A team of researchers analyzed the sources and levels of mismanaged plastic waste that are making their way into the world’s waterways. They found that China and Indonesia are the leading sources of plastic bottles, bags and other rubbish impacting the world’s waters. Combined, both nations account for more than a third of plastic detritus in global waters, according to a report in The Wall Street Journal.
Floating Parades of Platic Streaming Away From China and Indonesia
The top 20 countries dumping global garbage in our oceans account for over 80% of the ocean waste. And as always, the United States elbowed it’sway into the Top 20 ocean polluters, at #20. The U.S. annually dumps 0.3 million metric tons, or 300,000 metric cubes of waterborne plastic garbage, far lower than China, but still an incredible amount.
People living along the coast of China and Indonesia generated 275 million metric tons of plastic waste of which 3% is mismanaged and about 1% washes into the ocean. Not an alarming percentage but when you visualize the amount every year, its staggering. Three million metric tons equates to three million one meter cubes of plastic debris. Quite a lot when it is floating across the water’s service. In 2010, 8.8 million metric tons of mismanaged plastic waste in the ocean was traced back to China while 3.2 million metric tons came from Indonesia.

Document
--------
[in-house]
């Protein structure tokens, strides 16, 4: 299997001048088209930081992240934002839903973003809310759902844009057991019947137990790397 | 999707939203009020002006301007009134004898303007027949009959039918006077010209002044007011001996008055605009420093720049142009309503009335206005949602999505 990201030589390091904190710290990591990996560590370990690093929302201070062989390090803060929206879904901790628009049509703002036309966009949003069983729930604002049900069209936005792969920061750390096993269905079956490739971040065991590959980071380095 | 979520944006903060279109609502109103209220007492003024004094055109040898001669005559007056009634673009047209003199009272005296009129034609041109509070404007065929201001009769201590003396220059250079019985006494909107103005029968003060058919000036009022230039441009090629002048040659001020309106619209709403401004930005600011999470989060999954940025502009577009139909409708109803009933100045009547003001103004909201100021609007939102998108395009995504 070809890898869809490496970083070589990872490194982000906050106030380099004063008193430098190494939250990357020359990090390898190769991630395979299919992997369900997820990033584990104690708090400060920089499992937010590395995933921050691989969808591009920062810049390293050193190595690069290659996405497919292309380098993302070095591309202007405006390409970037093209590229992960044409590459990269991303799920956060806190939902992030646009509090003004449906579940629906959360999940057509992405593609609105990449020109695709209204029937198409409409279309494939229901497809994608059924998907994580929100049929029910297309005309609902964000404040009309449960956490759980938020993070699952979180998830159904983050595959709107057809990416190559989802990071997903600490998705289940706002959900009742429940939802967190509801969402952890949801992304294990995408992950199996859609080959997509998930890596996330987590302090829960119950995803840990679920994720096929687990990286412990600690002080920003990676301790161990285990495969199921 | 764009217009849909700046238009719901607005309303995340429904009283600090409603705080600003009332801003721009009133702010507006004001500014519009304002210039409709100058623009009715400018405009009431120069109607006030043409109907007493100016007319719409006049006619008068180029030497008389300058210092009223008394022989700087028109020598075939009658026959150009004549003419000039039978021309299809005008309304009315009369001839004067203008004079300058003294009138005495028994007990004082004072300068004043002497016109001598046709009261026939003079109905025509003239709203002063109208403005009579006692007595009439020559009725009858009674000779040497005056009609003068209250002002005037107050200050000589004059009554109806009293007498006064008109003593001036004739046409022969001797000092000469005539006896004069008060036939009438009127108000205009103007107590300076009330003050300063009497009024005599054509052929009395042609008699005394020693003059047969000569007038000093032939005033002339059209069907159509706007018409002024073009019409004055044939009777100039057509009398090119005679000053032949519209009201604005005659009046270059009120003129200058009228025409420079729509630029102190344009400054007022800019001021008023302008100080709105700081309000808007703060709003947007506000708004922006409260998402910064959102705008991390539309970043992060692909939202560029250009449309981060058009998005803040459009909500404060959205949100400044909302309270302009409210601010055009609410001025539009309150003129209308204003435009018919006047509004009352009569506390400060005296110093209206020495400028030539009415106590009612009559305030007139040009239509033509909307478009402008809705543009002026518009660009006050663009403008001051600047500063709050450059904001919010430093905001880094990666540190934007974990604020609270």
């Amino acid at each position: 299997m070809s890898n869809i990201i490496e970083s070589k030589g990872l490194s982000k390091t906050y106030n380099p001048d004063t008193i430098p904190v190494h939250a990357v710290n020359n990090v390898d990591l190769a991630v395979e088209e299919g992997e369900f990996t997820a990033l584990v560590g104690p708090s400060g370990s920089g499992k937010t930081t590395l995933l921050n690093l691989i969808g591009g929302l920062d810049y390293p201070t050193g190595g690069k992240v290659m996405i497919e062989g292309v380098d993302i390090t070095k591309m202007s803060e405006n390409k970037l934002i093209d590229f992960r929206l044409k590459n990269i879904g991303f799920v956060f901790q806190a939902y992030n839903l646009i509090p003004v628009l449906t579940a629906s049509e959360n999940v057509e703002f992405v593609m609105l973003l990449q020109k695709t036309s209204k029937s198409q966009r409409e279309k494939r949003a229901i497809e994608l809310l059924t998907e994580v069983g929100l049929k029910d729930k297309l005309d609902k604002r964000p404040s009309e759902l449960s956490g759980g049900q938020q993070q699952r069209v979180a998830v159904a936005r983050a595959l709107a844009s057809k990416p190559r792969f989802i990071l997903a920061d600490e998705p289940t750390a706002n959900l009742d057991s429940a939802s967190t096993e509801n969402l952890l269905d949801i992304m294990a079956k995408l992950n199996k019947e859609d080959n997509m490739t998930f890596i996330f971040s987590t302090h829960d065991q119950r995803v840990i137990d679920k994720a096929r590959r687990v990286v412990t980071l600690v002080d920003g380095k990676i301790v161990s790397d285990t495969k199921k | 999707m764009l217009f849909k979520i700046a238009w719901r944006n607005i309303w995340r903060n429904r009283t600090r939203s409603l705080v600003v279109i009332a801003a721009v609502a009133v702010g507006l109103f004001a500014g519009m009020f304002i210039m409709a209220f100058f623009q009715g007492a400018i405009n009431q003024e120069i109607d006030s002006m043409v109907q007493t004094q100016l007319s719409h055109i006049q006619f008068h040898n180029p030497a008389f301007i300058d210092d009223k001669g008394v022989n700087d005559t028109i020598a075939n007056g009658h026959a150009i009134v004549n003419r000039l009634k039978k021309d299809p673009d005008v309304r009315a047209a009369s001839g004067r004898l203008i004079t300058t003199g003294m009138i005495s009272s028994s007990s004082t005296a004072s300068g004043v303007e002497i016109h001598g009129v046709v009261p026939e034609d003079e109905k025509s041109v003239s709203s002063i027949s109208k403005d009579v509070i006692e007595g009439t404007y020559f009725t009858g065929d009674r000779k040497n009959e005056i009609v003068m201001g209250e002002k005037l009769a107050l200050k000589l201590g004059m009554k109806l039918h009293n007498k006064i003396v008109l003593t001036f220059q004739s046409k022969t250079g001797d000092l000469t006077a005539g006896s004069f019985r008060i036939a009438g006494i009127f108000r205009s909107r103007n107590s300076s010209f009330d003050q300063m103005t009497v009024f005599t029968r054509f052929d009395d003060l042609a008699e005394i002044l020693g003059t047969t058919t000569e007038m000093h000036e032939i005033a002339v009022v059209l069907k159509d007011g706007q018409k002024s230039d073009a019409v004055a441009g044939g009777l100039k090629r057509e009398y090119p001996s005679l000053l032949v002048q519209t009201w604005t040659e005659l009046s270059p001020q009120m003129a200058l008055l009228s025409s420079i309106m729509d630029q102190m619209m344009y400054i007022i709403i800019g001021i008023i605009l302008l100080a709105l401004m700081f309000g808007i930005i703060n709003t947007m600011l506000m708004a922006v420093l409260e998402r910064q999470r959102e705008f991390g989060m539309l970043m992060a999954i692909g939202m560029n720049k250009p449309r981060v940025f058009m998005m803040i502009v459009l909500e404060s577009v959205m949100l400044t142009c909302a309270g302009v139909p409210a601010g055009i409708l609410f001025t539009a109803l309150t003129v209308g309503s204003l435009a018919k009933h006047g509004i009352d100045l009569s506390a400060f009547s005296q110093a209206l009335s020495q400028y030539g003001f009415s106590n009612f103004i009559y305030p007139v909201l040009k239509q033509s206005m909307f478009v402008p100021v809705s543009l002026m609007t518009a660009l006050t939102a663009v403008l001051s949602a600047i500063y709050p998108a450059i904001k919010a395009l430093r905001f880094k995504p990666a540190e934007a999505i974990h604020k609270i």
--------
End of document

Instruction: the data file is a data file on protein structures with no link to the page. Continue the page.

So What This Have To Do With A Person’s Carbon Footprint?
So how does this relate to the focus of Green Blizzard and the never-ending quest to reduce one’s carbon footprint? Think about it for a few more seconds. Every plastic bottle or disposable grocery bag that you use has a chance of jumping out of the recycling stream and into a nearby waterway and eventually making its way to the ocean. We are all culpable, no matter how earnest our intentions. Eventually, one of our discards will be blown out of the recycling bin or off the back of the truck hauling it away.
Plastics are made from petroleum, that sequestered carbon pumped up from deep below the earth and transformed with considerable energy into a man-made product. The ocean is designed to a absorb a natural amount of CO2, too much and it begins to acidify. But the ocean is not designed to absorb mind-boggling amounts of petroleum products which impacting its natural balance.
So What Can I Do?
Reduce Your Disposable Plastic Consumption
- Minimize Plastic Container Use – Buy and USE reusable bottle and shopping bags.
- Minimize Your Consumption Of Bottled Drink Products – Change your purchase habits away from sugar/caffeine enriched drinks and bring your own water or as a novelty, use a nearby water fountain.